I am taking a class on Trade Secret law, which covers the protection that states give to intellectual property that doesn’t quite measure up to full federal protection of either patent or copyright. It’s still early going, but I’ve managed to learn that trade secrets can be just about anything from lists of your best clients to the specific curve of the hull your boat company manufactures. As long as it has some value, it isn’t generally known to the public, and you tried to keep it hush-hush then it probably qualifies as a trade secret.
So far, we’ve spent a good deal of time covering customer lists that departing salesman take with them when they quit a company to start their own. There’s a valid public interest in allowing workers to have mobility when they move from job to job, but obviously companies that spend time, money, and effort studying their clientele and putting together customer lists. A key factor is the way in which those lists got out and whether the person accused of stealing a trade secret did so by “improper means.” What are improper means? A vague term, but it seems like making up fake names and backstories and planning to seduce the owner’s daughter all qualify (whether you plan on eating at Denny’s or going to IHOP like a socialist):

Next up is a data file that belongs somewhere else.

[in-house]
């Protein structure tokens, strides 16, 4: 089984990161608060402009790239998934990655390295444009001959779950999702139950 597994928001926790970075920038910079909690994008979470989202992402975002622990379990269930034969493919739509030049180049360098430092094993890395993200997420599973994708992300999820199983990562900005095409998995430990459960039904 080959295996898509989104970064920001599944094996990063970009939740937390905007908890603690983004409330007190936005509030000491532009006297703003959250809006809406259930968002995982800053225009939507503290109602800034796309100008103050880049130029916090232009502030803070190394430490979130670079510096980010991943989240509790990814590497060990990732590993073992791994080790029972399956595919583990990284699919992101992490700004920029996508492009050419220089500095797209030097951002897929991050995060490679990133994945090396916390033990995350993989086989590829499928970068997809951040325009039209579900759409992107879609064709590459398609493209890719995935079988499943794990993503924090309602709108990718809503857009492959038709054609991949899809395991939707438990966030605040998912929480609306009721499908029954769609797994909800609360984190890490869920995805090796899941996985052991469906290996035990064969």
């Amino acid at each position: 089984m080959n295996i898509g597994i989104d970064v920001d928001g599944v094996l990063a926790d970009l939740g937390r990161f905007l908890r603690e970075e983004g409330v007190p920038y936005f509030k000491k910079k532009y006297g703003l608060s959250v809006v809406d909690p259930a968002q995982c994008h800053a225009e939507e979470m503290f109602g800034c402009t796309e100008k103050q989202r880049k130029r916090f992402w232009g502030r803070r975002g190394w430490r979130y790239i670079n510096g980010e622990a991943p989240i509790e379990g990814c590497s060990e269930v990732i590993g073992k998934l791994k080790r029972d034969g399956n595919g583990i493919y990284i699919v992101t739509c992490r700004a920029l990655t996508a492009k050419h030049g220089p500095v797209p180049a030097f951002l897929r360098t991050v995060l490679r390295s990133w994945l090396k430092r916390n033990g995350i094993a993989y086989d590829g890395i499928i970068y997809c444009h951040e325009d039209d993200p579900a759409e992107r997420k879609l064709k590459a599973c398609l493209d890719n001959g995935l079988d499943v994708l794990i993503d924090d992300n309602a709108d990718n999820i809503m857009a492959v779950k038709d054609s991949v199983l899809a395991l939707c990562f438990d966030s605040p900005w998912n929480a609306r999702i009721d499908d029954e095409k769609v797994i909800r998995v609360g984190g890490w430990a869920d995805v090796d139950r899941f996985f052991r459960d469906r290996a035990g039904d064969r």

I love it when what I’m learning has some practical application in the entertainment media. You’d think being a law student would mean that the myriad courtroom dramas and Grisham novels in the popular culture would mean that I get that all the time. It can be pretty hard to escape the image of the lawyer. I’m not exactly sure what kind of lawyer I want to be, but I’m pretty sure it’s not the kind you see on Law & Order. I sometimes have a difficult time explaining to people that I have no interest in being a criminal prosecutor or defense attorney and that my interests lie more in the field of intellectual property. It’s nice when I canpoint to The Office and say, that’s the sort of case I’d like to get tangled up in.